Listening to Your Body

by Stephanie on January 28, 2011 · 0 comments

in Injury

People react differently to pain, especially pain felt during exercise.  Some people stop at the slightest ache or twinge while others run through sharp pains, boiling blisters, and stress fractures.   So what should you do?

Listen to your body. 

I mean it.  Just listen.  Your body is capable of much more than you think possible.  It also knows its limits.  If you push it too far or too fast or you’re doing something wrong, it will let you know either during or after the workout.  The problem is that athletes can be stubborn and not take heed of these signs. 

I’ve been guilty of this more than one time.  Like last night for instance, when the right side of my lower back/top of my butt (possibly the SI joint?) began hurting about 5 minutes into a treadmill run.  I wanted to keep going so I kept on running til the clock read 10 minutes and then slowed to a brisk walk.  After a few minutes I tried running again and found I couldn’t keep it up for more than a minute without pain.  I kept walking only to find about 5 minutes later that it was too painful to do that as well.  I ended up on the couch with an ice pack and unable to play in my volleyball league later that night.

What I should have done is listen to my body telling me after those first 5 minutes that this wasn’t a good idea.  I should have said to myself “wow that hurts” and slowed to a walk immediately.  And when I found it still hurt, I should have shut the machine off and been done for the day. 

Here are a few general rules for listening to your body.  I’m going to try to follow them better!

  • Recognize aches and pains and their severity.  A dull ache is probably not reason enough to stop, but you need to be aware of it in case it worsens.
  • If you experience pain, slow down and gauge how it feels.  If the pain is as strong at the lower level of intensity it is probably a good idea to call it a day.
  • Take into account how you feel.  If you’re a little tired or stressed, a workout can help perk you up.  If you’re exhausted or worn down, you may be better off taking a rest day.  If you are run down, it can affect your form and make you more prone to pain and injury. (I’m certain this is what happened to me last night!)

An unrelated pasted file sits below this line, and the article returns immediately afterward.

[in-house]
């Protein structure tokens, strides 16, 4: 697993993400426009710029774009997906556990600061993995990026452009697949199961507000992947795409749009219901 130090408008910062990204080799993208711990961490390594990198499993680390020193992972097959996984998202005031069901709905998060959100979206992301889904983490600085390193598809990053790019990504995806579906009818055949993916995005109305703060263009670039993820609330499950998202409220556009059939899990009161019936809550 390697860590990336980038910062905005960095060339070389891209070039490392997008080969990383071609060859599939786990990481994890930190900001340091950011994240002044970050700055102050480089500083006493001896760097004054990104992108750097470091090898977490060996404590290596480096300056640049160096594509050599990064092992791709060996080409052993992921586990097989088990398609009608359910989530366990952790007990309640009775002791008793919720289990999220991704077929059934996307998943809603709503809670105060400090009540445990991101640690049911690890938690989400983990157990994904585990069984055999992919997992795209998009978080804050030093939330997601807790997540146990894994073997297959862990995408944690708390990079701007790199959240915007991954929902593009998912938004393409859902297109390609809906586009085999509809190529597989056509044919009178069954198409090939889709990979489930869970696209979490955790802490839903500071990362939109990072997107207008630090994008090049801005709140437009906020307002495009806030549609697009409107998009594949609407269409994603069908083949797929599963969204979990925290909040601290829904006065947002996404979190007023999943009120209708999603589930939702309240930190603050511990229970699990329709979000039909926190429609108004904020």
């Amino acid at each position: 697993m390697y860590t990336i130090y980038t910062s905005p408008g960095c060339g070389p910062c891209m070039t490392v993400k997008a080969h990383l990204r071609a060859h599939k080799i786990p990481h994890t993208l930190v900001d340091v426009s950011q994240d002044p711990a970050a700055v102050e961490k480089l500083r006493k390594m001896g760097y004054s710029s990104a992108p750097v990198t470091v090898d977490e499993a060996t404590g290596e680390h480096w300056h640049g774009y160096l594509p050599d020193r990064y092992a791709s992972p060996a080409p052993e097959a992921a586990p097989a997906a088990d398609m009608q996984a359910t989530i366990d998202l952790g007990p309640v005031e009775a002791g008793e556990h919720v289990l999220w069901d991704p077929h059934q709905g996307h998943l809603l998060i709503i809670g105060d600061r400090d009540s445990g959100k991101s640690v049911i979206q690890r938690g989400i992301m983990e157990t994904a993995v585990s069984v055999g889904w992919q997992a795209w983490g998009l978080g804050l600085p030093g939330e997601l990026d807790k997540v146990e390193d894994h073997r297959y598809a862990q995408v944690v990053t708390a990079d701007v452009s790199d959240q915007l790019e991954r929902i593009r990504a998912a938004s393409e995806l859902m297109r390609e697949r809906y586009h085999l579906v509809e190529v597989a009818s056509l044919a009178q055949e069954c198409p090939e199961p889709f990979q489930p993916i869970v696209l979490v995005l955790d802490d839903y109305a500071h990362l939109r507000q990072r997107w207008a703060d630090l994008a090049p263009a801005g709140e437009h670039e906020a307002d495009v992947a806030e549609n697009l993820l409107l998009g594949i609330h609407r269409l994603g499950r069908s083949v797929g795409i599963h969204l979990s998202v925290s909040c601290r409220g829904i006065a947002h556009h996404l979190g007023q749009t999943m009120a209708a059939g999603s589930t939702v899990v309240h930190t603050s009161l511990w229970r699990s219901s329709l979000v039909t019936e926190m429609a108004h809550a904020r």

• If you experience sharp pains or any ache or pain you are feeling causes you to alter your form/stride/stroke/body position, STOP.
  • If you have to stop a workout, take at least one day off to rest.
  • Ice aches and pains and try to rest the aggravated area.
  • If pain persists more than a few days or gets worse, get it checked out.
  • Try non-impact exercises like swimming when aches and pains prevent you from doing other activities.  It is relaxing, a good workout, and the fluid motion is easy on your body.

 

One reason people have trouble following the advice above is because they feel like stopping a workout is a bad thing.  It’s not.  The world will not end.  You will not lose any fitness or strength by stopping or skipping one workout to take care of yourself.  On the flip side, if you do listen to your body you can probably head off bigger injuries that take longer to heal. 

Though the pain in my back/butt is not serious (I don’t think), it is annoying.  If I had stopped right away it may not have hurt as bad as it did at the end.  I may not be in pain today.  Instead I’m still in some pain today and will spend my evening icing between board games with visiting friends, in hopes that I can do my long run tomorrow without pain. 

And if there is pain tomorrow, I’ll try my hardest to listen!

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